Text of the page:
Microsoft is gearing up to launch its Windows 10 Anniversary Update this summer. The Redmond-based company has spent the last few months detailing all of the wonderful new features and improvements it plans to ship including Windows Hello Authentication support for websites and apps, Windows Ink, proactive Cortana suggestions and more. Word of one particular "feature," however, is already being met with a hearty helping of angst.

Windows 10 users are already well aware that ads are commonplace within the operating system. They appear in your apps list, on the lock screen and even on the Start Menu as promoted apps. Currently there are five slots reserved for these promoted apps which Microsoft says are designed to expose users to new, relevant apps within the Windows Store.

Neowin recently came across a couple of slides in Microsoft's WinHEC 2016 presentation discussing its promoted apps, also called programmable tiles. In it, Microsoft outlined plans to double the number of promoted apps from five to 10 with the arrival of the Anniversary Update.

The good news is that these promoted apps can be removed (right click, unpin) but that's somewhat irrelevant. The bigger story here is the fact that Microsoft is becoming increasingly more comfortable with the idea of milking its users for additional revenue at a time when the PC industry is already on the decline.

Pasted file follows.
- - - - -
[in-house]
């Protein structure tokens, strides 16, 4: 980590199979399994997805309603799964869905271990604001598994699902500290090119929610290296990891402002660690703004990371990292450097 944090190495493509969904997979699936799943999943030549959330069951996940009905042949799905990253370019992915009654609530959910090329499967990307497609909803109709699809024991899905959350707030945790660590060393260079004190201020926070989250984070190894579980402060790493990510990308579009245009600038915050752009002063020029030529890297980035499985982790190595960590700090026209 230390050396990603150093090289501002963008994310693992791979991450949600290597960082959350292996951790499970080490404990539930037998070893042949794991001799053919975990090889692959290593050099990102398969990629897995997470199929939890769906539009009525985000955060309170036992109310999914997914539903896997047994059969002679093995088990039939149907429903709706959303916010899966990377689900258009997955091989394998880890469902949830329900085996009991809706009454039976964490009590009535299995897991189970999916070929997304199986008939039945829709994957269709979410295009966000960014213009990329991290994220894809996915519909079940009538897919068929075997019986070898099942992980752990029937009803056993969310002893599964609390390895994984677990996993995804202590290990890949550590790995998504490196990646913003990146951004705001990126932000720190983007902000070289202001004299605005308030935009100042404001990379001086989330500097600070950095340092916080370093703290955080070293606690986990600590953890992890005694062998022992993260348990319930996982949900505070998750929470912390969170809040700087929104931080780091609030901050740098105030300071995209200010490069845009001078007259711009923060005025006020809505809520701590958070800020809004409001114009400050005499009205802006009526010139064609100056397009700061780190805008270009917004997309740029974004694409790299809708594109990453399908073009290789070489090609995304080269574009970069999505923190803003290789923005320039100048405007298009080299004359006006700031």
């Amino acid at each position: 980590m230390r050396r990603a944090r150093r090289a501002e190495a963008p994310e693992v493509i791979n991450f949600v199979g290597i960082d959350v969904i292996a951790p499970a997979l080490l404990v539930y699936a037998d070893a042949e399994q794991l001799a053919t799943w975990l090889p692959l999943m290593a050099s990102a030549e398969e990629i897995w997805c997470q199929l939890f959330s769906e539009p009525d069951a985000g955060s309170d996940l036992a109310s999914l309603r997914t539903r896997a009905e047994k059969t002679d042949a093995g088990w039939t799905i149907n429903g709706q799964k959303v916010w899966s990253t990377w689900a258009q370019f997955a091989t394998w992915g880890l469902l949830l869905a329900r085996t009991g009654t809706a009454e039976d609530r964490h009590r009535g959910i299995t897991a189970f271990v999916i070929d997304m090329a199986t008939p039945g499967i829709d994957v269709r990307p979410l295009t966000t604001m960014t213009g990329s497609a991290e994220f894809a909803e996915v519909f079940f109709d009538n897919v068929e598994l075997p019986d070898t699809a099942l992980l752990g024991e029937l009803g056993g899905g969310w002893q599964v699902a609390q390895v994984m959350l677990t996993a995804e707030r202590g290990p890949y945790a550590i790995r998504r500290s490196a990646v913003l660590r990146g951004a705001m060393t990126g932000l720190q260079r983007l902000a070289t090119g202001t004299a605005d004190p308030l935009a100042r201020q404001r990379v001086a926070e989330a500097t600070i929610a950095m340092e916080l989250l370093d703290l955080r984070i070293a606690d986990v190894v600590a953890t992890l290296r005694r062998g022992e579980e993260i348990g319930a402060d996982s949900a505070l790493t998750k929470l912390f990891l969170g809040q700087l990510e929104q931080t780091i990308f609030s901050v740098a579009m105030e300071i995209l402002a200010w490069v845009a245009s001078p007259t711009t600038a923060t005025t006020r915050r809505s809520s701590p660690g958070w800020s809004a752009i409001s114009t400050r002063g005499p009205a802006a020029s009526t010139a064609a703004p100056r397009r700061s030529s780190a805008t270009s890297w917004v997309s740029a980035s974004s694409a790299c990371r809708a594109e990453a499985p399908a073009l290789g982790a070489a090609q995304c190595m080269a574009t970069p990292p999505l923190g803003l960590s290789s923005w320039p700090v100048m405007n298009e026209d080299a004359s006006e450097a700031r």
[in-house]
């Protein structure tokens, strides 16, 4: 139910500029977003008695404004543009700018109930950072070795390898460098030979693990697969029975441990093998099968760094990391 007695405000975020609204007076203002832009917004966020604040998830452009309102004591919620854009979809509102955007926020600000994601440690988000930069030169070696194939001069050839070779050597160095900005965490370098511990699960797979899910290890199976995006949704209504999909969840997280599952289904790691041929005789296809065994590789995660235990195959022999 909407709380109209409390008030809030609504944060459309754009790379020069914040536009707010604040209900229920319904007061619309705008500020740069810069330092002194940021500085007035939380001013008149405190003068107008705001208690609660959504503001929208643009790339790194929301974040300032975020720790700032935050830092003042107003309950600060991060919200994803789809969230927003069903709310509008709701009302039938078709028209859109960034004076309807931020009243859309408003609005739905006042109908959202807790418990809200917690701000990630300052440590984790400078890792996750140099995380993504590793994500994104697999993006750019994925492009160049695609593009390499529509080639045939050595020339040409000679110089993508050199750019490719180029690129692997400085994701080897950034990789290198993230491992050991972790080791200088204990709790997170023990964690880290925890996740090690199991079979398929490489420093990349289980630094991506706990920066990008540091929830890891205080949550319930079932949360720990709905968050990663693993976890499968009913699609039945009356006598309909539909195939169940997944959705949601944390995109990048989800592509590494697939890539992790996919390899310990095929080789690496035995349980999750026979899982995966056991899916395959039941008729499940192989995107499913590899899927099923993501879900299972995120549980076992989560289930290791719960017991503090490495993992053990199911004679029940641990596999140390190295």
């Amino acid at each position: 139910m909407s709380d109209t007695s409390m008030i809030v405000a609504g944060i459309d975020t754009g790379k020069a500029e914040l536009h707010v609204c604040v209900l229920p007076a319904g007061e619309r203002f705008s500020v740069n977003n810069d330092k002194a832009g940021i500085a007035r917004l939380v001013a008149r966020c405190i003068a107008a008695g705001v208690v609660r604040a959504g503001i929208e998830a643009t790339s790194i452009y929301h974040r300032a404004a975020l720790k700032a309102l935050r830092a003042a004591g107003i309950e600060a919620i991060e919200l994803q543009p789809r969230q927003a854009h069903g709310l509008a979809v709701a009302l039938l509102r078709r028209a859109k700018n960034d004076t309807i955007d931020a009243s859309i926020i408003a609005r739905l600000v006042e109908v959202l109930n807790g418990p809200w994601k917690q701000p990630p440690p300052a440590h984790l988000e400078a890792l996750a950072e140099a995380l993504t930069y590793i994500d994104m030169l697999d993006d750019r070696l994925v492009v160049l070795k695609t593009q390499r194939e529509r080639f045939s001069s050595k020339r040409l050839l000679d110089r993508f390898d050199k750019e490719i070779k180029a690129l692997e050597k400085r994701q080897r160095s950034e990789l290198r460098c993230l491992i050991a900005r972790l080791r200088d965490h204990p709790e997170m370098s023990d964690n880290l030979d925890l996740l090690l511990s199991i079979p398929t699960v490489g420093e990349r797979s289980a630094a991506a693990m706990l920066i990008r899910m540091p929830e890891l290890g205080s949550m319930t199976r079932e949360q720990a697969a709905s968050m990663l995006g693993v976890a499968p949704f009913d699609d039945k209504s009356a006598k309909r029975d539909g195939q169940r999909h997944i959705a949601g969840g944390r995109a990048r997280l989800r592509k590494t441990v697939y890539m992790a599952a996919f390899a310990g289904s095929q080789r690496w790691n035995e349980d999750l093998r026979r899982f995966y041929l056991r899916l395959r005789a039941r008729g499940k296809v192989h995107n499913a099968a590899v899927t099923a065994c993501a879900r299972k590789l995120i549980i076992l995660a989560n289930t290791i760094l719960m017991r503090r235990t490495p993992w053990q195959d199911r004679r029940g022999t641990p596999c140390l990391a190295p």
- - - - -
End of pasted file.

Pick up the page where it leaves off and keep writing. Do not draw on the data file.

What happens is that people develop a level of distrust with the service or its provider. When you call an operating system free but populate it with various upsells and ads, consumers take notice (not all, but some). What's really ironic here is that Microsoft advertises Signature Edition PCs that come without third-party bloatware yet they're essentially doing the same thing - the only difference is that Microsoft is now the one earning revenue from such deals.

By the way, the free upgrade offer to Windows 10 is scheduled to end this summer. If you want in on the action, you'll need to act soon as the offer will go away on July 29. After that date, a copy of Windows 10 Home will set you back $119.

In related - and much more pleasant - news, Microsoft is actively working on a new tool that'll make it easier than ever to install a fresh copy of Windows 10 on your device.

A Microsoft forum administrator recently said the tool is in the final testing and validation stages. Once it's ready, they will of course want feedback from Windows Insider participants. Unfortunately, the moderator didn't provide a timeline of when exactly the new tool will be ready for Insiders.

Windows 10 isn't exactly difficult to install as-is although simplifying the process will only make things that much easier.